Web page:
NEW YORK – Blue chips rose Friday, boosted by an upbeat forecast from General Electric (GE) and the Federal Reserve's anticipated rate cut, but the Nasdaq slipped, dragged down by weakness in networking and semiconductor shares.
The Dow Jones industrial average (search) ended up 21.22 points, or 0.23 percent, at 9,200.75. The broader Standard & Poor's 500 Index (search) added .99 point, or 0.1 percent, at 995.69. The technology-laced Nasdaq Composite Index (search) gave up 3.88 points, or 0.24 percent, to 1,644.76.
For the week, the Dow ended up 0.92 percent and the S&P gained 0.72 percent. It was the fourth straight week of gains for the two gauges. The Nasdaq rose 1.14 percent.
General Electric affirmed its earnings outlook for the second quarter and full year. The news surprised some analysts, who had expected the diversified company to lower the range of its earnings guidance. Its shares ended up 15 cents, or half a percent, at $30.01.
"The market's up because people feel good about the economy, the interest rate cut we're probably going to get next week, and the guidance from GE, a bellwether for the U.S. economy," said Steve Kolano, an equity trader at The Boston Company Asset Management.
The Federal Reserve holds a two-day policy meeting on Tuesday and Wednesday and is expected to lower the federal funds rate, now at 1.25 percent, for the 13th time since January 2001. Market watchers are divided about whether the Fed will cut interest rates by 25 or 50 basis points.
Some of the market's volatility was due to "quadruple-witching" -- the expiration of stock index futures, stock index options, equity options and single stock futures.
Keeping the market on edge was news that the U.S. Embassy in Kenya was closed due to a "serious terror threat," an embassy spokesman said. U.S. intelligence indicated there was a threat of an imminent attack against American interests there, defense officials said.
Also fueling the market's gains and trading volume was the reconstitution of various Standard & Poor's indexes, traders said. Earlier this week, S&P announced changes to several of its indexes involving the reshuffling of companies in its growth and value index indexes. The changes, which S&P makes twice a year, will be made after the close of trading on Friday.
General Motors Corp. (GM), was in the spotlight after the automaker said it would sell $13 billion in bonds to shore up its U.S. pension plan. Its shares ended up 1.37 percent, or 52 cents, at $38.59.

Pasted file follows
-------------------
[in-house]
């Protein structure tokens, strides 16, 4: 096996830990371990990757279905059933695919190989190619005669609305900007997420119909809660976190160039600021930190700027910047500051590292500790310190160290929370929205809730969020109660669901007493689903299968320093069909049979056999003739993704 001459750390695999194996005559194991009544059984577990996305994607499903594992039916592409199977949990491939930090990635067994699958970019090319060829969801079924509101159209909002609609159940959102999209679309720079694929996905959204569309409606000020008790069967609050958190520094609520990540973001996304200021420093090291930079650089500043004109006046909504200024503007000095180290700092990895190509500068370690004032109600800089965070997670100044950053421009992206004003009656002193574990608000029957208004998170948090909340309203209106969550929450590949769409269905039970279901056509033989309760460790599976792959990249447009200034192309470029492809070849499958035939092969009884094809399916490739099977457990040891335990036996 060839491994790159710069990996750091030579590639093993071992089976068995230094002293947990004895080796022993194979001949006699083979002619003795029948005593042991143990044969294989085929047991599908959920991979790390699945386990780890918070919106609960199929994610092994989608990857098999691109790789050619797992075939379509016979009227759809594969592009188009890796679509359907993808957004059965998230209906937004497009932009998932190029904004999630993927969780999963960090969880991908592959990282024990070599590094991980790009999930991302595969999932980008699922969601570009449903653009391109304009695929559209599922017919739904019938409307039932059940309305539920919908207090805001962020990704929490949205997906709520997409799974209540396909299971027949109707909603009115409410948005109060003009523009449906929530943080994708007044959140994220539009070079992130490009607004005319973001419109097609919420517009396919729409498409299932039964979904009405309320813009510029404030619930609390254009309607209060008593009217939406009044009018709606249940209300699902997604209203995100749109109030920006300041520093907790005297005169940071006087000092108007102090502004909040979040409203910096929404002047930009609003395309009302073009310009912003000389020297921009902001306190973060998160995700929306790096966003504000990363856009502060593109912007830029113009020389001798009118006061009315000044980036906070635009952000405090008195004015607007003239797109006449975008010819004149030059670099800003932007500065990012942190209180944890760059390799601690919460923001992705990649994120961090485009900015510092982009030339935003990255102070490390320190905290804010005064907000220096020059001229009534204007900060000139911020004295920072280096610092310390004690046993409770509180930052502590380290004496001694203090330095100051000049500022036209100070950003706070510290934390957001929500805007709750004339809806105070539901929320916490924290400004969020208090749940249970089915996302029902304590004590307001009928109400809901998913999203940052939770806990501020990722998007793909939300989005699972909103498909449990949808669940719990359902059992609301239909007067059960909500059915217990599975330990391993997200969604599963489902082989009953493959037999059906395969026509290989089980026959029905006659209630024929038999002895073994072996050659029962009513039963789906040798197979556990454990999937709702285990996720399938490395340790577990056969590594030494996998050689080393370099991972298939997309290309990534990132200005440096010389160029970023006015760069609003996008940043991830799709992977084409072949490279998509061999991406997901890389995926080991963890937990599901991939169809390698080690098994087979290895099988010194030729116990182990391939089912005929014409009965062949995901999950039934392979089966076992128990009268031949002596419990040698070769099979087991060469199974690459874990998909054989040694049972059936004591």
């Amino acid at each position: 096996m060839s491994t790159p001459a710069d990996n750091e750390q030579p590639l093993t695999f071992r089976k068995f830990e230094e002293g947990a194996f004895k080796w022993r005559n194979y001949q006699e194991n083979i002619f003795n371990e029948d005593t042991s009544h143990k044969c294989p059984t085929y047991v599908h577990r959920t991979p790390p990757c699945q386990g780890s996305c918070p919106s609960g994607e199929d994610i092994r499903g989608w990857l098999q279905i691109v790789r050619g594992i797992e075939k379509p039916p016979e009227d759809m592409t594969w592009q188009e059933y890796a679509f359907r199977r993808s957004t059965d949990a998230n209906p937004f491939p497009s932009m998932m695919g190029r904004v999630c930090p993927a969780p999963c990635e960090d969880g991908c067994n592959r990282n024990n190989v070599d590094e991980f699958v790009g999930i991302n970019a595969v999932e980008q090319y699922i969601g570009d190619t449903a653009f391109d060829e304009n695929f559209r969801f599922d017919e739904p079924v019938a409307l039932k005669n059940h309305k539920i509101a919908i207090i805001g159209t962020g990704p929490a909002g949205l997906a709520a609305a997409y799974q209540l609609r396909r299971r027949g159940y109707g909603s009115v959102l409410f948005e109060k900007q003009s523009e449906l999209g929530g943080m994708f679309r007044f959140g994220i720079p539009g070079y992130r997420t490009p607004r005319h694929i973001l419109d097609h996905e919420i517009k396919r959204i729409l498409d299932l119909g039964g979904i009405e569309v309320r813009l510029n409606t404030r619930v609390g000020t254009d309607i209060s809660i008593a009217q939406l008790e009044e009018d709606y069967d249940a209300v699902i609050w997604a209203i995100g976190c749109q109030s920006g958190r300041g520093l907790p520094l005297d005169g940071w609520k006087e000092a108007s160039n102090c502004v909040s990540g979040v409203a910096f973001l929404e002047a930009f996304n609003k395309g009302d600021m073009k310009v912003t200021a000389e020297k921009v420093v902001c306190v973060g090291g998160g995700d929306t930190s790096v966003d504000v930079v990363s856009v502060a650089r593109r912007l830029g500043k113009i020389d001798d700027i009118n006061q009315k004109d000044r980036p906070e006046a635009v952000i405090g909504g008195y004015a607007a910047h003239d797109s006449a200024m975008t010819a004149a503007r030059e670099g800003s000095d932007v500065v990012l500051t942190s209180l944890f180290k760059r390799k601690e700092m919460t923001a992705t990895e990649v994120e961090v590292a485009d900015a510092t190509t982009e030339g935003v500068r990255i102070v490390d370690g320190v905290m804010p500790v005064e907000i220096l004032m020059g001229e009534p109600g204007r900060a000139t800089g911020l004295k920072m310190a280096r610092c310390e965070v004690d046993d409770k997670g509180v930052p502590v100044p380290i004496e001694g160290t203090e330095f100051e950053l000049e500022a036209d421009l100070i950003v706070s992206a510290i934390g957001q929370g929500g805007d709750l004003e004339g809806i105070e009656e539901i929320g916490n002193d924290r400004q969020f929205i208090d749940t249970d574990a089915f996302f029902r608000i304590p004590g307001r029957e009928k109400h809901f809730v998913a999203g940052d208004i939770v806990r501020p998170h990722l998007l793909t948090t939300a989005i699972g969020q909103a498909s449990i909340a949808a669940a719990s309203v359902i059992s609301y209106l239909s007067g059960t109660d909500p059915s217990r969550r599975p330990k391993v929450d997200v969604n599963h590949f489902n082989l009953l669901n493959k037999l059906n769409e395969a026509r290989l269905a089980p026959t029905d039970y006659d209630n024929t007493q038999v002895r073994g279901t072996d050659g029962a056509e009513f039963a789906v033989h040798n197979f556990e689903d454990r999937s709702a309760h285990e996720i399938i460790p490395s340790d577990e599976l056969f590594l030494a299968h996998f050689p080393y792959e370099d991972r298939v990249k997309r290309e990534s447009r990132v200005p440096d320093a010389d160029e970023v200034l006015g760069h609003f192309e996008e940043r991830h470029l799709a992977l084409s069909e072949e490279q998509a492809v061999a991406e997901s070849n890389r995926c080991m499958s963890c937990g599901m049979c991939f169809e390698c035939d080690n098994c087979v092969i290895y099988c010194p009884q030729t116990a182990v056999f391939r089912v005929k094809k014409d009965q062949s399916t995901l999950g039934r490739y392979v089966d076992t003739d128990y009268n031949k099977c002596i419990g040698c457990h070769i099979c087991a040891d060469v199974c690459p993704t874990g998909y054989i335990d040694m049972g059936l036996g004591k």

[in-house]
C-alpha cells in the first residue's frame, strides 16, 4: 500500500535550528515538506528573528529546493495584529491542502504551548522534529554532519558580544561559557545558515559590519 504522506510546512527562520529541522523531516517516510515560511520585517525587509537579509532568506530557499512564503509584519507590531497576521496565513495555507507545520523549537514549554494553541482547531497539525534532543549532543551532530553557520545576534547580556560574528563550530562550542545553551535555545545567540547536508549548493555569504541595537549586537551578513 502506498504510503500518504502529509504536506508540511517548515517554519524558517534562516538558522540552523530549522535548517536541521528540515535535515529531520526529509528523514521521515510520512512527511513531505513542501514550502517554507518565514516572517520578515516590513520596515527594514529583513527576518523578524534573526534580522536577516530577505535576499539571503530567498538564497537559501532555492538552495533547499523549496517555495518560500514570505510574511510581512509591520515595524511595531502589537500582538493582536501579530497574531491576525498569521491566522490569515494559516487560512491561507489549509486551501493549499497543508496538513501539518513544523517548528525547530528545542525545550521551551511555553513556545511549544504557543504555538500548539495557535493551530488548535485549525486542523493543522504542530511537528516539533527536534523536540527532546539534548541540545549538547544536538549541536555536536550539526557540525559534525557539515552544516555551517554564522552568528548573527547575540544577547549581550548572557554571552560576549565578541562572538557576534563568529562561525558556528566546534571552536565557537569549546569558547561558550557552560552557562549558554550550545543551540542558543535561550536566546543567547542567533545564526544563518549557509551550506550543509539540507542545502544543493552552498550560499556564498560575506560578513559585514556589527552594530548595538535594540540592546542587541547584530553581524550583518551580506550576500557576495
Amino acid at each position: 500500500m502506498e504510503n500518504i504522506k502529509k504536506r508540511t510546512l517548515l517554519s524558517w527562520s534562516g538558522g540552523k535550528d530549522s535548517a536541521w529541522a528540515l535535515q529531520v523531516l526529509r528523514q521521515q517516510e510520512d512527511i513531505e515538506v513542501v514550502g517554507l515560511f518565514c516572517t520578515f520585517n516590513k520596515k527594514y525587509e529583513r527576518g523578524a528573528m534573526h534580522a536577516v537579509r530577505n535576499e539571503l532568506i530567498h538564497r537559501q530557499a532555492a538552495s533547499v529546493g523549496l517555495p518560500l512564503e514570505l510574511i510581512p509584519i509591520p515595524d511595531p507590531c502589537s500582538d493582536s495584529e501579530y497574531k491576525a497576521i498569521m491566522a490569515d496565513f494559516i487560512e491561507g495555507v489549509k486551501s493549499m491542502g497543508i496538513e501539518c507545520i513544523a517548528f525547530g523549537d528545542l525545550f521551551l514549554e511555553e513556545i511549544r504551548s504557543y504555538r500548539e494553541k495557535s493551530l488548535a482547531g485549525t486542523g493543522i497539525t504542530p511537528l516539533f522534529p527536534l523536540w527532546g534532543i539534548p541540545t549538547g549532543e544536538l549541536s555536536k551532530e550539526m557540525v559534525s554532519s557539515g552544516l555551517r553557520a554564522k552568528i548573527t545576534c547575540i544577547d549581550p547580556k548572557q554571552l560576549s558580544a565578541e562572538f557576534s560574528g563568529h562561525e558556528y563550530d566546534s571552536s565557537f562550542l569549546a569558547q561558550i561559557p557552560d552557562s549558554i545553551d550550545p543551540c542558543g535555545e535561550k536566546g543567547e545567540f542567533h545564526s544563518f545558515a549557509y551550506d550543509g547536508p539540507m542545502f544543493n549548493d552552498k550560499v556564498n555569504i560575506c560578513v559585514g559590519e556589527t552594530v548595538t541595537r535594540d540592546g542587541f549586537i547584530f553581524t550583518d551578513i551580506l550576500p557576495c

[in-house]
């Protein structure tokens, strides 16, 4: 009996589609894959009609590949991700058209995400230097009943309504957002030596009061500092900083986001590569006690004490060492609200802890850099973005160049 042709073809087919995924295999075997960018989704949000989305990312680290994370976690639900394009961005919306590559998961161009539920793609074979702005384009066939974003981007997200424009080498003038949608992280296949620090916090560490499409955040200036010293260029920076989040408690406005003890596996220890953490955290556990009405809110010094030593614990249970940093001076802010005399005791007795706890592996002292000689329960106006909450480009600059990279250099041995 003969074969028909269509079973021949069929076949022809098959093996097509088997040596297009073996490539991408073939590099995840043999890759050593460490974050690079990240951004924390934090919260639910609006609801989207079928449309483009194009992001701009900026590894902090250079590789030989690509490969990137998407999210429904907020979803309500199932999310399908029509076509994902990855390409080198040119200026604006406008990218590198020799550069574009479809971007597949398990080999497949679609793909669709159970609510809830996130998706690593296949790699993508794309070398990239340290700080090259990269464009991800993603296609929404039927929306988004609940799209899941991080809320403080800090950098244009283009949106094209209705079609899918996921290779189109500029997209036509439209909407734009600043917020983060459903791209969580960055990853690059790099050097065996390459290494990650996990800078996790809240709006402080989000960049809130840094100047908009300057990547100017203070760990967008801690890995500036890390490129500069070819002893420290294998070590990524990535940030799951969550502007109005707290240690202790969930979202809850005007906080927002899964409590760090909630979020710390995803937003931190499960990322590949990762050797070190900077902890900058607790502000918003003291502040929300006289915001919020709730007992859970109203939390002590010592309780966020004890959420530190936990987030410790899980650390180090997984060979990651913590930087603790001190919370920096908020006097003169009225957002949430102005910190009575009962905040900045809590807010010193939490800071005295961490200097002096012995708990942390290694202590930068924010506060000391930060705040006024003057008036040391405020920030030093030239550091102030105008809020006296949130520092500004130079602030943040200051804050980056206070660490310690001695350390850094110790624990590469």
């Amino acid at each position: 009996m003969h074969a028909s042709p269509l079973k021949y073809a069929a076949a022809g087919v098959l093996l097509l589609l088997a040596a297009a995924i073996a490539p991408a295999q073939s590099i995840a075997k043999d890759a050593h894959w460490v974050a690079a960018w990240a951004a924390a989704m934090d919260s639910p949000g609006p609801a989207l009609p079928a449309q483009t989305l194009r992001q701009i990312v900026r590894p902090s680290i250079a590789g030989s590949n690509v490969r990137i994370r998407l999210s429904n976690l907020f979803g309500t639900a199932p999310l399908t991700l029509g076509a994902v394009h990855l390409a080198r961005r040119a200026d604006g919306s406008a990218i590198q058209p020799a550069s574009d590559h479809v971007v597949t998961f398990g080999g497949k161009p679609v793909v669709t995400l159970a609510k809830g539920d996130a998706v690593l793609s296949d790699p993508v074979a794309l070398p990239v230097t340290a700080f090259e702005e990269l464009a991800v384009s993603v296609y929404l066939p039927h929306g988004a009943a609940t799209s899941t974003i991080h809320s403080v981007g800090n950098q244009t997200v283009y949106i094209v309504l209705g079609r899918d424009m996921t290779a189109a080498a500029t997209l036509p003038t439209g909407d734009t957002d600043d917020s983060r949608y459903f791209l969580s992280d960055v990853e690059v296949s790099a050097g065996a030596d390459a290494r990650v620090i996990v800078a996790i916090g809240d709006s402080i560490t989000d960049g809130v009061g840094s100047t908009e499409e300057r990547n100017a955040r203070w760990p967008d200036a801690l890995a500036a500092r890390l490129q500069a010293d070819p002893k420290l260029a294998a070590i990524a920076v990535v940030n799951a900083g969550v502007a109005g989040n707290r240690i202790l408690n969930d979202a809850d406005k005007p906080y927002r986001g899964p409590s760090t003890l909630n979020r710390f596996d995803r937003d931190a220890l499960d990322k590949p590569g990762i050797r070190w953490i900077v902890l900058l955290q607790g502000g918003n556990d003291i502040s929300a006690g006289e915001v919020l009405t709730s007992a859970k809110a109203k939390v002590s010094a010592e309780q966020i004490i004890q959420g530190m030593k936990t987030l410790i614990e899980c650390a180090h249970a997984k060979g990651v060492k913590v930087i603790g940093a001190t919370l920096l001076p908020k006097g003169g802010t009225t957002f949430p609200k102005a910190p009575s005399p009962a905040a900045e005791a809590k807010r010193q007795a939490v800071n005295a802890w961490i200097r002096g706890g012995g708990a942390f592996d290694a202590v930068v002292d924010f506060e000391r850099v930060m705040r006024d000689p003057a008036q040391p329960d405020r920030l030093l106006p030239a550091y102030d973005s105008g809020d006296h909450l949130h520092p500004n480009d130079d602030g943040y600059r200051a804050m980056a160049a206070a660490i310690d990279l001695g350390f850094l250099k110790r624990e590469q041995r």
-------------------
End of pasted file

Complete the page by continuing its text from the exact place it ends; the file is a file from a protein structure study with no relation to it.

On the Nasdaq, business software company PeopleSoft Inc. (PSFT) said its board unanimously rejected a sweetened $6.3 billion hostile takeover bid by Oracle Corp. (ORCL) , saying the offer was inadequate and a merger would violate antitrust laws. PeopleSoft shares fell 19 cents to $17.42, while those of Oracle fell 41 cents, or 3.08 percent, at $12.93.
Oil services company Halliburton Co. (HAL) fell after warning that its second-quarter earnings would fall well below Wall Street forecasts due to further losses from its troubled Brazilian oil project. It also said it may need to boost its payout for asbestos damages. Halliburton shares fell $1.22, or 5 percent, to $23.21.
Research In Motion (RIMM), the tech company known for its Blackberry email device, slipped a penny to $23 after Morgan Stanley downgraded it to "underweight" from "equal-weight."
Darden Restaurants (DRI), which operates the Red Lobster and Olive Garden Chains, fell 39 cents to $19.11 after Smith Barney downgraded it to "underperform" from "in-line."
Trading was heavy, with about 1.69 billion shares changing hands on the Big Board and roughly 1.77 billion shares traded on the Nasdaq. Decliners narrowly outnumbered advancers by a ratio of 17 to 16 on the Big Board and were about evenly matched on the Nasdaq.
The Russell 2000 index, the barometer of smaller company stocks, slipped 0.77, or 0.2 percent, to 449.56.
Overseas, Japan's Nikkei stock average finished Friday up 0.1 percent. In Europe, France's CAC-40 rose 0.8 percent, Britain's FTSE 100 advanced 0.7 percent and Germany's DAX index declined 0.3 percent.
Reuters and the Associated Press contributed to this report.